Wednesday, August 18, 2010

Older communities considering renovations need to know about EPA requirements concerning lead-based paint.

Lead-based paint was banned in the United States by the Consumer Product Safety Commission in 1977 (16 Code of Federal Regulations CFR 1303). However, there are still millions of older residential housing units in the US that contain lead-based paint which present a health risk during renovations and repairs.

Humans can be poisoned during unsafe renovations or repainting jobs on housing that has lead paint. Children younger than 6 are especially vulnerable to neurological damage if any deteriorated paint (peeling, chipping, cracking, etc.) is not carefully stabilized in a lead-safe manner and precautions taken during preparation for repainting.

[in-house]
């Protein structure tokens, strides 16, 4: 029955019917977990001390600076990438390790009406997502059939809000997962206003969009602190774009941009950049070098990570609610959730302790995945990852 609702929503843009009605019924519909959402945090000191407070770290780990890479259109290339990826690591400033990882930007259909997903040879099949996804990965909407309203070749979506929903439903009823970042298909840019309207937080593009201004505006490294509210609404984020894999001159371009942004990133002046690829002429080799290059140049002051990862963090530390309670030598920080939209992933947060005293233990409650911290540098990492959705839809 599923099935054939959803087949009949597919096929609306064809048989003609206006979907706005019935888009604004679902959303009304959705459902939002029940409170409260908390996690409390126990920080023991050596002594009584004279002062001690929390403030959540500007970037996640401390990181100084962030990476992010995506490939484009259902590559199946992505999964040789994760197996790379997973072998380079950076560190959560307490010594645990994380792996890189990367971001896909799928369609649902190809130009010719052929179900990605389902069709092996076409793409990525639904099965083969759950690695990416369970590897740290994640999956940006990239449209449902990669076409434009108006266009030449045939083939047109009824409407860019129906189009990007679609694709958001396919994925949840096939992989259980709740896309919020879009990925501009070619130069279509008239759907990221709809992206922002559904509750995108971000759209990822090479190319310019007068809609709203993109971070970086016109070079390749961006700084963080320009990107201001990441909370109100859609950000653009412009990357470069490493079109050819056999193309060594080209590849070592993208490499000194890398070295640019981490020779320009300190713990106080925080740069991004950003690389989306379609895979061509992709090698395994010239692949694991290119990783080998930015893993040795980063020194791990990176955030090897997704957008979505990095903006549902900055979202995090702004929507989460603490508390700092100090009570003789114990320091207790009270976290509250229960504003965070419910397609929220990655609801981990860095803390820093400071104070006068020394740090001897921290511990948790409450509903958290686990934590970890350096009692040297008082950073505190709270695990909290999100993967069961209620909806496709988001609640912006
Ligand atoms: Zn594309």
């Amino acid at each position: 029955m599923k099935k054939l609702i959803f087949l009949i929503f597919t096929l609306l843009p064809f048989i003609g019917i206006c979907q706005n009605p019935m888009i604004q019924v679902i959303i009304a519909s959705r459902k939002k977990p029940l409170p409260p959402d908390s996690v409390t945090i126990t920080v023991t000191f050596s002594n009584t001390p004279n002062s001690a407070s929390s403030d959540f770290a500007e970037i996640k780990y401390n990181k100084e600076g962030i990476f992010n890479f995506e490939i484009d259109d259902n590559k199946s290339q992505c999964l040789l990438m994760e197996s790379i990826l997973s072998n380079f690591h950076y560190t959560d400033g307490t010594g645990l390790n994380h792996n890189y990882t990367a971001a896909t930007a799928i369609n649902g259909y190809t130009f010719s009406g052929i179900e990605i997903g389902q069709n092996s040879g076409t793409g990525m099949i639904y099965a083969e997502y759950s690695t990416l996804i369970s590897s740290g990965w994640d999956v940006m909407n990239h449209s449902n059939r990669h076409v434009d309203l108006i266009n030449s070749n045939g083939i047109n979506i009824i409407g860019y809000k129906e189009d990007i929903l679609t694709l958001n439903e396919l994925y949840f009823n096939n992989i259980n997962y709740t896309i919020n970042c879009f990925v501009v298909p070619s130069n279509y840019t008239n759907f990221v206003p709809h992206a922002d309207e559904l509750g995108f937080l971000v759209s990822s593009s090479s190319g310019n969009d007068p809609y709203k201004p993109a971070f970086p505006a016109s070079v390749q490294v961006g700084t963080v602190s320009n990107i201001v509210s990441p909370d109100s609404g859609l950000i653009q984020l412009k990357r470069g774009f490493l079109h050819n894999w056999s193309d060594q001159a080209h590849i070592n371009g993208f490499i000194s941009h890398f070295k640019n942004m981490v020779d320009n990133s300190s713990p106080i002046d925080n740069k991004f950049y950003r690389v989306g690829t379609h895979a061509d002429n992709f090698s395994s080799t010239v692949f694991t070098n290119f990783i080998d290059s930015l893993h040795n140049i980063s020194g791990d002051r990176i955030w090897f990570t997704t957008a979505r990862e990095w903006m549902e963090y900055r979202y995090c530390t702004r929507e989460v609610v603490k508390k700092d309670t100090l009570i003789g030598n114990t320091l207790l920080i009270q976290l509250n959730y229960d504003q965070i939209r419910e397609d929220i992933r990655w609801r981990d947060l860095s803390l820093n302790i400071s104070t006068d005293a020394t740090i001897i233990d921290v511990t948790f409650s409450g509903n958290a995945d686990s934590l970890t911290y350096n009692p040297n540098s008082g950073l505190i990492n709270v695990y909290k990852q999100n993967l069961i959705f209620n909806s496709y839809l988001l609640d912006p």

Effective April 22, 2010, the US Environmental Protection Agency (EPA) now requires that all renovators who work in residential housing and child-occupied facilities built prior to 1978 and who disturb more than six square-feet of lead paint be Renovation, Repair and Painting (RRP) certified. The new regulation will affect over 100,000 renovators across the country.

As of October 1, 2010, those companies must have a Certified Renovator on their staff and must have at least submitted the application to become a Certified Firm under the EPA’s new Renovation, Repair and Painting regulation. The EPA can levy significant fines against companies for non-compliance with this regulation.

If your pre-1978 community is contemplating repairs or renovations which will disturb more than 6-square feet of lead-based paint, you must verify that the contractor you select to perform this work has the requisite ”Certified Renovator” certification required by EPA’s new regulation. In addition to drafting your contract to ensure that your contractor is properly licensed and insured, it is a good idea to add language that your contractor is properly certified for the type of work being performed!

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